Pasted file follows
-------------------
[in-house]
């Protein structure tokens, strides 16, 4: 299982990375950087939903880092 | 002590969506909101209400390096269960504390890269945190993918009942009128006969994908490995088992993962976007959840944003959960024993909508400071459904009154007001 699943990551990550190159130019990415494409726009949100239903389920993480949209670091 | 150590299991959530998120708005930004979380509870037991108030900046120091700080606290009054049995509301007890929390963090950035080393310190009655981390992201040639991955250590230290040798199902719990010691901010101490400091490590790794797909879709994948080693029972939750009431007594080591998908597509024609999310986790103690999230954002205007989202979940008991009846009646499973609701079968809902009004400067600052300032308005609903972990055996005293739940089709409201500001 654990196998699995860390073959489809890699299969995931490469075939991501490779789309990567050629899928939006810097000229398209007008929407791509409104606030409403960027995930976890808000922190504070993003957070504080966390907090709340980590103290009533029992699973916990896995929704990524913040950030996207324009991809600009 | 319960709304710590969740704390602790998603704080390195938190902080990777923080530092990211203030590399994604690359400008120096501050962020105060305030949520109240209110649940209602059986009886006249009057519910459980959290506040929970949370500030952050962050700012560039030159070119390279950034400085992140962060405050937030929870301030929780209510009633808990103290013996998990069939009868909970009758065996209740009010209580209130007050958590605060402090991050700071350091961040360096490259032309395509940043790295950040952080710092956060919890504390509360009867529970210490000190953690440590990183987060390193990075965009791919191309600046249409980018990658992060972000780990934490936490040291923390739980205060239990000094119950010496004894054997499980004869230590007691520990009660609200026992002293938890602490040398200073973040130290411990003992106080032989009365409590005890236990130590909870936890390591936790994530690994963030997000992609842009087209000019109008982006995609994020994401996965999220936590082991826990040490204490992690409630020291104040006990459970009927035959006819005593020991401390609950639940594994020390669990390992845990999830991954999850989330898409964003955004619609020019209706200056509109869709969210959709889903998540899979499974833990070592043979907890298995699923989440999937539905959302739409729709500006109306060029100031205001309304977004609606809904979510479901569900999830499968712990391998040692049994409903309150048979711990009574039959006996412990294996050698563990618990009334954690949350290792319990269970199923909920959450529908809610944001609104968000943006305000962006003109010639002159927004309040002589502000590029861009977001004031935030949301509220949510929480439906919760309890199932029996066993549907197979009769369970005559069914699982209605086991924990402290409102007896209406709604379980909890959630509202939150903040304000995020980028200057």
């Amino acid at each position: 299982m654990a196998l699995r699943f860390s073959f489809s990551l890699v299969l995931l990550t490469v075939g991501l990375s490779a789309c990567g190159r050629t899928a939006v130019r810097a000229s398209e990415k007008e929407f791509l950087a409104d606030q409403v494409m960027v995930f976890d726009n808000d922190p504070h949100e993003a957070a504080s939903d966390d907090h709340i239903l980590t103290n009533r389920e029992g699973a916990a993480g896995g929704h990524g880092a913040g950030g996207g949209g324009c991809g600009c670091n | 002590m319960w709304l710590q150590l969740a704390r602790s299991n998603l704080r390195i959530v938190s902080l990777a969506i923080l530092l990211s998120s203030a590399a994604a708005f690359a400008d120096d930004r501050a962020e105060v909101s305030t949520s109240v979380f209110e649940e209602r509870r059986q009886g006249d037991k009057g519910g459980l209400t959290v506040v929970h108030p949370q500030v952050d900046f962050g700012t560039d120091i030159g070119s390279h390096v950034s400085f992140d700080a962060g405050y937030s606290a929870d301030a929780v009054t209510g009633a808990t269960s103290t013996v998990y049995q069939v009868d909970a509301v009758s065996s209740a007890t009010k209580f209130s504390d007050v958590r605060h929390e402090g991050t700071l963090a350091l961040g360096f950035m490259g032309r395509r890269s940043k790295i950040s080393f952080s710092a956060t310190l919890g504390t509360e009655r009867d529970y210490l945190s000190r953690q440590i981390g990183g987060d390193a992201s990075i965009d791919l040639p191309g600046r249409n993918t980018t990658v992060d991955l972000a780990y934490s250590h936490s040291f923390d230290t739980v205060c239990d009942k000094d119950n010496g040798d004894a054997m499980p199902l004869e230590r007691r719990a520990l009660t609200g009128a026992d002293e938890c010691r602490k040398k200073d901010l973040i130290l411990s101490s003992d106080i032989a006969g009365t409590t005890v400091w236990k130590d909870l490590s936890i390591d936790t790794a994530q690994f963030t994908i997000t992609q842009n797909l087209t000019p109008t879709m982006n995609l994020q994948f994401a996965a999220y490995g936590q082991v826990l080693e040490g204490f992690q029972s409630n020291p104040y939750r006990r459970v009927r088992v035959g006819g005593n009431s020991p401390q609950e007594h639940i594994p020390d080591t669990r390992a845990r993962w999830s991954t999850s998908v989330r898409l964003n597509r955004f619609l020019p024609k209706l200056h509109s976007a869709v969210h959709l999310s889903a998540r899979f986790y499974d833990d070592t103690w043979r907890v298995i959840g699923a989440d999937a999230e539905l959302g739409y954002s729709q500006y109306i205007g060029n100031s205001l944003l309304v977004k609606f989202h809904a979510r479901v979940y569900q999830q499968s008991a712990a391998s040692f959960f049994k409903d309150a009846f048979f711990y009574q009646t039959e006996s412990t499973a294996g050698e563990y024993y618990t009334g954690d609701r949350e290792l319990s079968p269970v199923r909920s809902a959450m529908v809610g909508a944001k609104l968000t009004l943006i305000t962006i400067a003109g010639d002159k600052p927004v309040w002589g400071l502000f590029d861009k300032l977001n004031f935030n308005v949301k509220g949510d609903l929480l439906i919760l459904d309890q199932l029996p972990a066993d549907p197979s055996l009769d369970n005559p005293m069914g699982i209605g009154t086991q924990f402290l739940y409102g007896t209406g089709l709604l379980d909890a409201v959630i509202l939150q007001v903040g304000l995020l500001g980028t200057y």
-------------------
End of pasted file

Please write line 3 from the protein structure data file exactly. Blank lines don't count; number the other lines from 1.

């Amino acid at each position: 299982m654990a196998l699995r699943f860390s073959f489809s990551l890699v299969l995931l990550t490469v075939g991501l990375s490779a789309c990567g190159r050629t899928a939006v130019r810097a000229s398209e990415k007008e929407f791509l950087a409104d606030q409403v494409m960027v995930f976890d726009n808000d922190p504070h949100e993003a957070a504080s939903d966390d907090h709340i239903l980590t103290n009533r389920e029992g699973a916990a993480g896995g929704h990524g880092a913040g950030g996207g949209g324009c991809g600009c670091n | 002590m319960w709304l710590q150590l969740a704390r602790s299991n998603l704080r390195i959530v938190s902080l990777a969506i923080l530092l990211s998120s203030a590399a994604a708005f690359a400008d120096d930004r501050a962020e105060v909101s305030t949520s109240v979380f209110e649940e209602r509870r059986q009886g006249d037991k009057g519910g459980l209400t959290v506040v929970h108030p949370q500030v952050d900046f962050g700012t560039d120091i030159g070119s390279h390096v950034s400085f992140d700080a962060g405050y937030s606290a929870d301030a929780v009054t209510g009633a808990t269960s103290t013996v998990y049995q069939v009868d909970a509301v009758s065996s209740a007890t009010k209580f209130s504390d007050v958590r605060h929390e402090g991050t700071l963090a350091l961040g360096f950035m490259g032309r395509r890269s940043k790295i950040s080393f952080s710092a956060t310190l919890g504390t509360e009655r009867d529970y210490l945190s000190r953690q440590i981390g990183g987060d390193a992201s990075i965009d791919l040639p191309g600046r249409n993918t980018t990658v992060d991955l972000a780990y934490s250590h936490s040291f923390d230290t739980v205060c239990d009942k000094d119950n010496g040798d004894a054997m499980p199902l004869e230590r007691r719990a520990l009660t609200g009128a026992d002293e938890c010691r602490k040398k200073d901010l973040i130290l411990s101490s003992d106080i032989a006969g009365t409590t005890v400091w236990k130590d909870l490590s936890i390591d936790t790794a994530q690994f963030t994908i997000t992609q842009n797909l087209t000019p109008t879709m982006n995609l994020q994948f994401a996965a999220y490995g936590q082991v826990l080693e040490g204490f992690q029972s409630n020291p104040y939750r006990r459970v009927r088992v035959g006819g005593n009431s020991p401390q609950e007594h639940i594994p020390d080591t669990r390992a845990r993962w999830s991954t999850s998908v989330r898409l964003n597509r955004f619609l020019p024609k209706l200056h509109s976007a869709v969210h959709l999310s889903a998540r899979f986790y499974d833990d070592t103690w043979r907890v298995i959840g699923a989440d999937a999230e539905l959302g739409y954002s729709q500006y109306i205007g060029n100031s205001l944003l309304v977004k609606f989202h809904a979510r479901v979940y569900q999830q499968s008991a712990a391998s040692f959960f049994k409903d309150a009846f048979f711990y009574q009646t039959e006996s412990t499973a294996g050698e563990y024993y618990t009334g954690d609701r949350e290792l319990s079968p269970v199923r909920s809902a959450m529908v809610g909508a944001k609104l968000t009004l943006i305000t962006i400067a003109g010639d002159k600052p927004v309040w002589g400071l502000f590029d861009k300032l977001n004031f935030n308005v949301k509220g949510d609903l929480l439906i919760l459904d309890q199932l029996p972990a066993d549907p197979s055996l009769d369970n005559p005293m069914g699982i209605g009154t086991q924990f402290l739940y409102g007896t209406g089709l709604l379980d909890a409201v959630i509202l939150q007001v903040g304000l995020l500001g980028t200057y």